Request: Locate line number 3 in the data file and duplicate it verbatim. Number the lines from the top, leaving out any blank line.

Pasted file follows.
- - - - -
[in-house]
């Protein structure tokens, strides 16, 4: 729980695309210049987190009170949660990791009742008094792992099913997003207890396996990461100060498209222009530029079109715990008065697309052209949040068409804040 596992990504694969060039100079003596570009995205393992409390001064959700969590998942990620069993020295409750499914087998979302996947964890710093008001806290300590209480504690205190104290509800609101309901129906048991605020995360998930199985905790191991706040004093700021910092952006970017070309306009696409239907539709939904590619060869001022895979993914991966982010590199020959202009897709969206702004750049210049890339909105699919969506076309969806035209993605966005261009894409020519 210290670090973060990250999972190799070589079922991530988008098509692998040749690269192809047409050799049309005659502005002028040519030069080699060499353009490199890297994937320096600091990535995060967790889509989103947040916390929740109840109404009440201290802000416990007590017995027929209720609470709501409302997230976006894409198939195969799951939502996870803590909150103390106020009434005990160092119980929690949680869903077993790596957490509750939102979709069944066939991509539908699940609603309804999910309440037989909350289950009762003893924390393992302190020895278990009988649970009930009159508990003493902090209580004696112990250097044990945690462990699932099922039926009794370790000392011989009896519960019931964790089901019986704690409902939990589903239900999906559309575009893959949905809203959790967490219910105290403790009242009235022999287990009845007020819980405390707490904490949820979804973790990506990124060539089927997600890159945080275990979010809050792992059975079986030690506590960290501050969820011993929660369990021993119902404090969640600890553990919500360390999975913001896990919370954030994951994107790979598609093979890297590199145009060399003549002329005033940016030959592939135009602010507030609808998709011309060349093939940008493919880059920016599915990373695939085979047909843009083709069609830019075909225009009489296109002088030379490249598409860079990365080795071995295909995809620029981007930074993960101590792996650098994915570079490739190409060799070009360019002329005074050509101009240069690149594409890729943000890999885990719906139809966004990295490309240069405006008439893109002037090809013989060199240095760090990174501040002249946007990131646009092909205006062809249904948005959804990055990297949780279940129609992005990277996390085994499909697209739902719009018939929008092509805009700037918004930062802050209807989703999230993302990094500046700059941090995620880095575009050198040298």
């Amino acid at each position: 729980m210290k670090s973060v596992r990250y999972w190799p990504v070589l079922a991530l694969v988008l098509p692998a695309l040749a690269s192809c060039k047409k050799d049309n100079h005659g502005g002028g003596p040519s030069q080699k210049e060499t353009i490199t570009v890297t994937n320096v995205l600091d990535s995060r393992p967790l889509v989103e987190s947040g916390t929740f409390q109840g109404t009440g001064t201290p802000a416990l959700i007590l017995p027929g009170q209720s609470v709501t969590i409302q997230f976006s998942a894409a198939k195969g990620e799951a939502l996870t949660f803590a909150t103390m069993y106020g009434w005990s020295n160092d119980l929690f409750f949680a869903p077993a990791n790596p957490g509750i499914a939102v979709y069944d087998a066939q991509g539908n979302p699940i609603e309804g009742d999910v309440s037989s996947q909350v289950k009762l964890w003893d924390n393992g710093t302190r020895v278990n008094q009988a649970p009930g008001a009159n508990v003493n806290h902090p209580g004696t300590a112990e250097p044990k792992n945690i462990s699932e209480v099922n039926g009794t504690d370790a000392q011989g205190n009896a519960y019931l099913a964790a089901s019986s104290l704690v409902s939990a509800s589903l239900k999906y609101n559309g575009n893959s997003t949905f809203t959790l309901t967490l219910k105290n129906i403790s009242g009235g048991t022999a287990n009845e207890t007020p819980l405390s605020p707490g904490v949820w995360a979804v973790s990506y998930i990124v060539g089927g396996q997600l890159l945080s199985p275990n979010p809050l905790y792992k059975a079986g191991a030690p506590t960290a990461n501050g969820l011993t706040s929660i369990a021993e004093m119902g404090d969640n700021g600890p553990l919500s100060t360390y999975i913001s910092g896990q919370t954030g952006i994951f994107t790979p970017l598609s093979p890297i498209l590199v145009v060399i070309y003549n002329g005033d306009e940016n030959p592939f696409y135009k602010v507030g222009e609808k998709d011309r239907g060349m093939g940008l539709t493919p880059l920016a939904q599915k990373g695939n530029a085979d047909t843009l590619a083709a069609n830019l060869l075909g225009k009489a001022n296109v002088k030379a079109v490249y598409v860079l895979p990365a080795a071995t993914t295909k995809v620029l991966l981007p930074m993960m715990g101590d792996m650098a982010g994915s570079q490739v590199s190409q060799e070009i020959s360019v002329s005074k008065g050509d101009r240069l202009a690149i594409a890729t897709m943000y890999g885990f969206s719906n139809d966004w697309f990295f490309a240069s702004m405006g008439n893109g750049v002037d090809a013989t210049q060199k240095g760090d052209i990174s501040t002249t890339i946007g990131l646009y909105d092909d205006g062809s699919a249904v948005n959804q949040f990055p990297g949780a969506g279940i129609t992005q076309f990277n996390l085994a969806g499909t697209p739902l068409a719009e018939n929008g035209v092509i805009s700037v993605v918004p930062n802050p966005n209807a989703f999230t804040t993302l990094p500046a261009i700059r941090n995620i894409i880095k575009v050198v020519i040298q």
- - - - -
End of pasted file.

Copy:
């Amino acid at each position: 729980m210290k670090s973060v596992r990250y999972w190799p990504v070589l079922a991530l694969v988008l098509p692998a695309l040749a690269s192809c060039k047409k050799d049309n100079h005659g502005g002028g003596p040519s030069q080699k210049e060499t353009i490199t570009v890297t994937n320096v995205l600091d990535s995060r393992p967790l889509v989103e987190s947040g916390t929740f409390q109840g109404t009440g001064t201290p802000a416990l959700i007590l017995p027929g009170q209720s609470v709501t969590i409302q997230f976006s998942a894409a198939k195969g990620e799951a939502l996870t949660f803590a909150t103390m069993y106020g009434w005990s020295n160092d119980l929690f409750f949680a869903p077993a990791n790596p957490g509750i499914a939102v979709y069944d087998a066939q991509g539908n979302p699940i609603e309804g009742d999910v309440s037989s996947q909350v289950k009762l964890w003893d924390n393992g710093t302190r020895v278990n008094q009988a649970p009930g008001a009159n508990v003493n806290h902090p209580g004696t300590a112990e250097p044990k792992n945690i462990s699932e209480v099922n039926g009794t504690d370790a000392q011989g205190n009896a519960y019931l099913a964790a089901s019986s104290l704690v409902s939990a509800s589903l239900k999906y609101n559309g575009n893959s997003t949905f809203t959790l309901t967490l219910k105290n129906i403790s009242g009235g048991t022999a287990n009845e207890t007020p819980l405390s605020p707490g904490v949820w995360a979804v973790s990506y998930i990124v060539g089927g396996q997600l890159l945080s199985p275990n979010p809050l905790y792992k059975a079986g191991a030690p506590t960290a990461n501050g969820l011993t706040s929660i369990a021993e004093m119902g404090d969640n700021g600890p553990l919500s100060t360390y999975i913001s910092g896990q919370t954030g952006i994951f994107t790979p970017l598609s093979p890297i498209l590199v145009v060399i070309y003549n002329g005033d306009e940016n030959p592939f696409y135009k602010v507030g222009e609808k998709d011309r239907g060349m093939g940008l539709t493919p880059l920016a939904q599915k990373g695939n530029a085979d047909t843009l590619a083709a069609n830019l060869l075909g225009k009489a001022n296109v002088k030379a079109v490249y598409v860079l895979p990365a080795a071995t993914t295909k995809v620029l991966l981007p930074m993960m715990g101590d792996m650098a982010g994915s570079q490739v590199s190409q060799e070009i020959s360019v002329s005074k008065g050509d101009r240069l202009a690149i594409a890729t897709m943000y890999g885990f969206s719906n139809d966004w697309f990295f490309a240069s702004m405006g008439n893109g750049v002037d090809a013989t210049q060199k240095g760090d052209i990174s501040t002249t890339i946007g990131l646009y909105d092909d205006g062809s699919a249904v948005n959804q949040f990055p990297g949780a969506g279940i129609t992005q076309f990277n996390l085994a969806g499909t697209p739902l068409a719009e018939n929008g035209v092509i805009s700037v993605v918004p930062n802050p966005n209807a989703f999230t804040t993302l990094p500046a261009i700059r941090n995620i894409i880095k575009v050198v020519i040298q």